Imagine waking up each day knowing that you have a clean slate on which to create the life you desire. Your past is behind you, your tasks are up to date and your projects are complete. What could you accomplish if there were no unresolved issues, projects or relationships to divert your attention?

As 2004 is quickly coming to an end and a new year is on the horizon, it's important to take some time to bring completion to the past before you move toward planning an exciting future. You can think of this preparation process as cleaning the slate. We all know that if you don't fertilize the soil before you plant a garden nothing can grow. If you don't knock down the old structure and haul away the debris, it's impossible to lay a fresh foundation and build a new home. We have all heard it said a thousand times before: You have to get rid of the old to make room for the new.

There is nothing more important for each of us to do on a daily, weekly, monthly, or yearly basis than to bring closure to the events of our past and completion to all of our outstanding tasks. There is one thing I can say for sure from all my years of coaching people to create successful lives: If somebody doesn't have a life they love if the patterns of their past keep showing up, if they are continually distracted from the actions that would move them forward look closely and you will undoubtedly find a pile of incompletions. If they are willing to go into their past and resolve those incompletions, they will be able to alter the course of their lives and head in their desired direction.

Closure is the gateway from the past to the future. It helps us create the strong and solid foundation upon which we can build an inspiring future. To bring closure to our past we must reach resolution with every incident, project or person with whom we've been involved. We cannot create a new, extraordinary life on top of a past that is riddled with incomplete projects, failed relationships, broken agreements and unresolved issues. If we try to move forward without first completing the past we can only expect to create more of the same.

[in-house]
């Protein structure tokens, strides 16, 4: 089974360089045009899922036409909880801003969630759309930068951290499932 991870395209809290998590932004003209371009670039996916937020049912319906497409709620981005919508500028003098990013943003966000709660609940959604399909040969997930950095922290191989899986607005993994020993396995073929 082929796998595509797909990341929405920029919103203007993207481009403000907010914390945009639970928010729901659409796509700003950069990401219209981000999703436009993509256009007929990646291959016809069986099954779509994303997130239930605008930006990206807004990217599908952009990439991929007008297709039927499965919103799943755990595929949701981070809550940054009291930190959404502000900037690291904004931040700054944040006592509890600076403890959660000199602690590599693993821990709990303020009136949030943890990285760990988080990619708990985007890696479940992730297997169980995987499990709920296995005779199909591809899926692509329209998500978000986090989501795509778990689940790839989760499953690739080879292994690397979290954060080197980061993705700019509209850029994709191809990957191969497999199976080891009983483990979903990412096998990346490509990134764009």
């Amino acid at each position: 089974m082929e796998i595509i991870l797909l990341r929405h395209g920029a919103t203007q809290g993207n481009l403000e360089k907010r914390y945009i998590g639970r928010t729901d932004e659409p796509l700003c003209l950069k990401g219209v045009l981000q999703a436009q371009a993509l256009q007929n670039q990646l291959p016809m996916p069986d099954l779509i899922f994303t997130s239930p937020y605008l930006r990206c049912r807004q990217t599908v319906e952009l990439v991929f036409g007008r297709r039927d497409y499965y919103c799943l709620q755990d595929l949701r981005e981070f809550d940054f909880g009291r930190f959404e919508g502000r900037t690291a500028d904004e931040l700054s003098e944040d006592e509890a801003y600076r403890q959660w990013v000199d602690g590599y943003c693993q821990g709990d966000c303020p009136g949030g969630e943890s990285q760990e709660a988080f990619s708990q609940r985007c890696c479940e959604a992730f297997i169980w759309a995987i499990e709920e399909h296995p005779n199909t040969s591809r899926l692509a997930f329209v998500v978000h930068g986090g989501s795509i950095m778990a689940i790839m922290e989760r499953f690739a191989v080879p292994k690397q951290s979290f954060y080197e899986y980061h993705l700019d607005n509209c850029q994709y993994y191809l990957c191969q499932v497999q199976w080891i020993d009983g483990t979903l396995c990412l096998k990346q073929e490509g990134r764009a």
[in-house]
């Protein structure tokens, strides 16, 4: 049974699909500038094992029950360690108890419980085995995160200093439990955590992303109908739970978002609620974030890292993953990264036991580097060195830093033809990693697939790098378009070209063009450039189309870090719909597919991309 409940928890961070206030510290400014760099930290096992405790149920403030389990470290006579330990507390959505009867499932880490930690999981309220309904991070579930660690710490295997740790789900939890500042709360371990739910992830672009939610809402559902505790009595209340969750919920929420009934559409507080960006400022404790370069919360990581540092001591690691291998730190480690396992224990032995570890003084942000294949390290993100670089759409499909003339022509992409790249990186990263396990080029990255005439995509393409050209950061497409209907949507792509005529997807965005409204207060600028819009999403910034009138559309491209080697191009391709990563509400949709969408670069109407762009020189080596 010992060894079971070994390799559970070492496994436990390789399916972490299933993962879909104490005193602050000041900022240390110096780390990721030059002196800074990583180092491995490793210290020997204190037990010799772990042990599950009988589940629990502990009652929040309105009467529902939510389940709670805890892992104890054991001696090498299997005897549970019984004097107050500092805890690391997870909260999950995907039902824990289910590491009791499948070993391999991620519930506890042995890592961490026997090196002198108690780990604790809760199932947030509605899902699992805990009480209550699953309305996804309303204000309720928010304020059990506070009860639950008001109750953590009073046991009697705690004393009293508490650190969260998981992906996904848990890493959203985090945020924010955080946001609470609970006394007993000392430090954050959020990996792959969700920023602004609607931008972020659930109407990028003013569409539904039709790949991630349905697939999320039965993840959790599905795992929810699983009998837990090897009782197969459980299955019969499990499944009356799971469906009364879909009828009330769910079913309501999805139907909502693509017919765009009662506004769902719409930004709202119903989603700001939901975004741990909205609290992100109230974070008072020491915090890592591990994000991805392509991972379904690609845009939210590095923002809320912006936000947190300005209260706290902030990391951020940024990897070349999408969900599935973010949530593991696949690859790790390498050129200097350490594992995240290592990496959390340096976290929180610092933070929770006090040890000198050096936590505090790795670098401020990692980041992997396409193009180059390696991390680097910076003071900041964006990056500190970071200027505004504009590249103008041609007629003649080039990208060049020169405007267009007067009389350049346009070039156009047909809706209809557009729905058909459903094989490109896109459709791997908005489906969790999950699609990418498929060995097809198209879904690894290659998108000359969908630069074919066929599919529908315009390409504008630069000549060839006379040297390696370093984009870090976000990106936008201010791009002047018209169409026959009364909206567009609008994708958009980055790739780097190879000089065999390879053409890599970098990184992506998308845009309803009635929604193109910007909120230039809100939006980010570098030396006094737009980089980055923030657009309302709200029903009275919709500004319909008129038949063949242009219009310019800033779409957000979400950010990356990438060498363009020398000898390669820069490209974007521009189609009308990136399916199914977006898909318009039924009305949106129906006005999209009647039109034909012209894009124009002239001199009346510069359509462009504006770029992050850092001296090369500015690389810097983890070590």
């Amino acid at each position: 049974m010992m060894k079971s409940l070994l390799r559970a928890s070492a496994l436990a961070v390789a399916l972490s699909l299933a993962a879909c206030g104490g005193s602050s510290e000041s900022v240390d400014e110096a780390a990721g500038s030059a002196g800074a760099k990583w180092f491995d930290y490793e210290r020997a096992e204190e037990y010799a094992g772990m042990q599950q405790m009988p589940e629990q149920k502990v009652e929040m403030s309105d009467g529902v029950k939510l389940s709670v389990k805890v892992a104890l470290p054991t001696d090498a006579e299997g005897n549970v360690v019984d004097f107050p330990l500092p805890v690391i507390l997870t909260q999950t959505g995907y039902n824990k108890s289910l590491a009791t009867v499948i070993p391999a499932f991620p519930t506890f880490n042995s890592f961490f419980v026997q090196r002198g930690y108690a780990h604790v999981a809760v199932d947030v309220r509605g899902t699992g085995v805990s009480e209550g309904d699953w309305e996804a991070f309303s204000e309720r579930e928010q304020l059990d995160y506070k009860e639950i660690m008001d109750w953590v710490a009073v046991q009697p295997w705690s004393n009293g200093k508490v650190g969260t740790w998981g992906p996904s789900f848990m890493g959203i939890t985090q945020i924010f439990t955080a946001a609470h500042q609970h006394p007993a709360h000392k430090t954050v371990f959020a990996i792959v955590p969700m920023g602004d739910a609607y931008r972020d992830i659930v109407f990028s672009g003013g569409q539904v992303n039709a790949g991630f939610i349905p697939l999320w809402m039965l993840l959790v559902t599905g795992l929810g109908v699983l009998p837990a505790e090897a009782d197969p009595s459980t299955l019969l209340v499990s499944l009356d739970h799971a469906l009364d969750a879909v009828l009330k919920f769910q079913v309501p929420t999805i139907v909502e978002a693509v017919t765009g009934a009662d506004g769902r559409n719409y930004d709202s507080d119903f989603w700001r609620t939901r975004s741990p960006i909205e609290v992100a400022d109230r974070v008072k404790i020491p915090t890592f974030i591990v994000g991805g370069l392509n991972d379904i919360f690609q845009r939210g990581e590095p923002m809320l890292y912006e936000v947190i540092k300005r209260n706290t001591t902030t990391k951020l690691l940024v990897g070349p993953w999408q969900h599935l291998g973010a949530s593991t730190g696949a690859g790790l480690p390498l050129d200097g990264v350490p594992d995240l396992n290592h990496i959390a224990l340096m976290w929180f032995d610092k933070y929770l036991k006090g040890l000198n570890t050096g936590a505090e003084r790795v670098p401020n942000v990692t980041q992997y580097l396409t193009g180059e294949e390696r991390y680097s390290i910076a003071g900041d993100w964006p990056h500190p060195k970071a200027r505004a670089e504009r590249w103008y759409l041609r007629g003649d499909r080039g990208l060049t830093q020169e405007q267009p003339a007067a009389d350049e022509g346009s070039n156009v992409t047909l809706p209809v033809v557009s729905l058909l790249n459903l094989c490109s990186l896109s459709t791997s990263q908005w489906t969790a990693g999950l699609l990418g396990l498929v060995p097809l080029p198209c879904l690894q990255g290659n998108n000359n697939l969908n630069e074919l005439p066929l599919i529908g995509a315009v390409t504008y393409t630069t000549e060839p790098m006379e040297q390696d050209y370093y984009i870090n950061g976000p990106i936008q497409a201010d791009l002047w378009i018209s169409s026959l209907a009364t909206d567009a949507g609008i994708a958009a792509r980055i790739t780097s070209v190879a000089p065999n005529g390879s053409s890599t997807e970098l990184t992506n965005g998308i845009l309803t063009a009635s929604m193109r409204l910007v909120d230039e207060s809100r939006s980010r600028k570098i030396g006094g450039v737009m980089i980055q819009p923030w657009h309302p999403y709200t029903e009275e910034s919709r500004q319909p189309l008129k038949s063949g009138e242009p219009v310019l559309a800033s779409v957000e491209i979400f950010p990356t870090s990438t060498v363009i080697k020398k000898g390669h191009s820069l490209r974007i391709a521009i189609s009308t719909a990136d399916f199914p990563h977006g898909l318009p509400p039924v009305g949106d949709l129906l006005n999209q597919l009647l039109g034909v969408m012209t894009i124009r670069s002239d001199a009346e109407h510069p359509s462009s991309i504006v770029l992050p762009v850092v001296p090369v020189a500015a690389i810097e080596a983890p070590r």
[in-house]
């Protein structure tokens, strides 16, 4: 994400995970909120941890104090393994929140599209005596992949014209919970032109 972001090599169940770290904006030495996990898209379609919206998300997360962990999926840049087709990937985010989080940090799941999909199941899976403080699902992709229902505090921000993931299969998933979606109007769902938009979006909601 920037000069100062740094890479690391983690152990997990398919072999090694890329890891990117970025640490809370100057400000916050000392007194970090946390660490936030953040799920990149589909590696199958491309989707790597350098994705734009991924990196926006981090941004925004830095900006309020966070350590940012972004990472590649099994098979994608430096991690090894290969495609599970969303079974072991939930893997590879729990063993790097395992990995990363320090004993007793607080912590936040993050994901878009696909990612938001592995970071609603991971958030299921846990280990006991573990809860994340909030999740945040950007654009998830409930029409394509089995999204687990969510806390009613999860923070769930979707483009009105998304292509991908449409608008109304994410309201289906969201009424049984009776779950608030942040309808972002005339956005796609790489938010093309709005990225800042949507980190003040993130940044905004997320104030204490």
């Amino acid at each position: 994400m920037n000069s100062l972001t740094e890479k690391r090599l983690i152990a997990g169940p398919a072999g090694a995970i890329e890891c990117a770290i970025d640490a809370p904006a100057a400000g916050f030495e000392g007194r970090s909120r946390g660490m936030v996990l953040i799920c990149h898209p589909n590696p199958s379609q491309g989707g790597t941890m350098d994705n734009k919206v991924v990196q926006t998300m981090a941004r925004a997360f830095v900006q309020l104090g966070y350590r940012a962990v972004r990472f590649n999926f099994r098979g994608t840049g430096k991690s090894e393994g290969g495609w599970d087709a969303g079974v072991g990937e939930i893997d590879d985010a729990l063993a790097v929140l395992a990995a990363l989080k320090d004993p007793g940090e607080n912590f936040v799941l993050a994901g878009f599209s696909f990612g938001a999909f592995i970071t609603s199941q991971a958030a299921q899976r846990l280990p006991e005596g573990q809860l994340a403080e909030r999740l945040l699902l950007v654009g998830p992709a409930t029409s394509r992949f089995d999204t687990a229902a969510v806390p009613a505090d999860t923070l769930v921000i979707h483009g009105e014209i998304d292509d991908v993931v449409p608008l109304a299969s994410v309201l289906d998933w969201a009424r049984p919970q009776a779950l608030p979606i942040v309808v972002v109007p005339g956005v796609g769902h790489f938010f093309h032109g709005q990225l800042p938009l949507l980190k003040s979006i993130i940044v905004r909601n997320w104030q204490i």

Before we can commit ourselves to building an exciting future, we must first take a short journey into our past. We need to be willing to uncover the ways we've deceived or disappointed ourselves and others; to see how we've sabotaged ourselves and our efforts to move forward; and to admit to all the times we've been unclear, unfocused or undisciplined. We must look at what old traumas and emotional wounds we are still dragging around with us from the past and be willing to finally release them.

Holding on to our past could be compared to collecting newspapers from 5, 10, 20 or 30 years ago. Would you consciously choose to reread and rehash each upsetting story, or carry around the newspaper it was printed in, every day? Would you move the papers with you from place to place, from job to job, and from relationship to relationship? Would you take them on vacations and on special evenings out with friends? Even though most of us aren't consciously aware that we are carrying our upsets, resentments and regrets with us each day, it robs us of our energy and drains our resources as surely as toting around a stack of old newspapers.